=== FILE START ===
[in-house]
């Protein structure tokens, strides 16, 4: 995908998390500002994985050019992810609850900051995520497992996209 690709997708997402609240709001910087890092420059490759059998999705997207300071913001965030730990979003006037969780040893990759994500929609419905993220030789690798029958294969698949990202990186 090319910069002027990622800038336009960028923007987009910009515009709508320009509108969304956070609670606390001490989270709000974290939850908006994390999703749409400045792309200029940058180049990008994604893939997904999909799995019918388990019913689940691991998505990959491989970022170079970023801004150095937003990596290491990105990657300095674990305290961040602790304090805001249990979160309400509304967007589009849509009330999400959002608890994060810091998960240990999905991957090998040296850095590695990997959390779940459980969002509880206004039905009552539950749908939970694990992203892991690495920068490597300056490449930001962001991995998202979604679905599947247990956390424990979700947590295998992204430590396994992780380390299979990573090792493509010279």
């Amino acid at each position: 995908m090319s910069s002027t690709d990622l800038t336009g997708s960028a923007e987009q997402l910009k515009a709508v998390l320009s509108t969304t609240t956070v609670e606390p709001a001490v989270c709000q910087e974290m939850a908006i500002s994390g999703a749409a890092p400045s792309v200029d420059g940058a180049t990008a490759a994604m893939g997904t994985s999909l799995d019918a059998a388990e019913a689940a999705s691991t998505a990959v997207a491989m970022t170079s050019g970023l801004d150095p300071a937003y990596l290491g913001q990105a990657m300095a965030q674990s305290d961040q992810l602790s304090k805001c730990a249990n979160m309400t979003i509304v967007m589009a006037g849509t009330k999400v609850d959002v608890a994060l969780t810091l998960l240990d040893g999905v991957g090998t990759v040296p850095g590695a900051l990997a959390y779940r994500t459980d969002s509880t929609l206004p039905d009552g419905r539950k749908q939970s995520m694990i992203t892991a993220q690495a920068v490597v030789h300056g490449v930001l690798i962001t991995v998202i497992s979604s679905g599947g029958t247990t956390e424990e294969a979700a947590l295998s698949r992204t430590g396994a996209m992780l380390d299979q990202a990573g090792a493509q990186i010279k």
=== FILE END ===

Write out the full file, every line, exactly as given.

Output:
[in-house]
């Protein structure tokens, strides 16, 4: 995908998390500002994985050019992810609850900051995520497992996209 690709997708997402609240709001910087890092420059490759059998999705997207300071913001965030730990979003006037969780040893990759994500929609419905993220030789690798029958294969698949990202990186 090319910069002027990622800038336009960028923007987009910009515009709508320009509108969304956070609670606390001490989270709000974290939850908006994390999703749409400045792309200029940058180049990008994604893939997904999909799995019918388990019913689940691991998505990959491989970022170079970023801004150095937003990596290491990105990657300095674990305290961040602790304090805001249990979160309400509304967007589009849509009330999400959002608890994060810091998960240990999905991957090998040296850095590695990997959390779940459980969002509880206004039905009552539950749908939970694990992203892991690495920068490597300056490449930001962001991995998202979604679905599947247990956390424990979700947590295998992204430590396994992780380390299979990573090792493509010279």
């Amino acid at each position: 995908m090319s910069s002027t690709d990622l800038t336009g997708s960028a923007e987009q997402l910009k515009a709508v998390l320009s509108t969304t609240t956070v609670e606390p709001a001490v989270c709000q910087e974290m939850a908006i500002s994390g999703a749409a890092p400045s792309v200029d420059g940058a180049t990008a490759a994604m893939g997904t994985s999909l799995d019918a059998a388990e019913a689940a999705s691991t998505a990959v997207a491989m970022t170079s050019g970023l801004d150095p300071a937003y990596l290491g913001q990105a990657m300095a965030q674990s305290d961040q992810l602790s304090k805001c730990a249990n979160m309400t979003i509304v967007m589009a006037g849509t009330k999400v609850d959002v608890a994060l969780t810091l998960l240990d040893g999905v991957g090998t990759v040296p850095g590695a900051l990997a959390y779940r994500t459980d969002s509880t929609l206004p039905d009552g419905r539950k749908q939970s995520m694990i992203t892991a993220q690495a920068v490597v030789h300056g490449v930001l690798i962001t991995v998202i497992s979604s679905g599947g029958t247990t956390e424990e294969a979700a947590l295998s698949r992204t430590g396994a996209m992780l380390d299979q990202a990573g090792a493509q990186i010279k």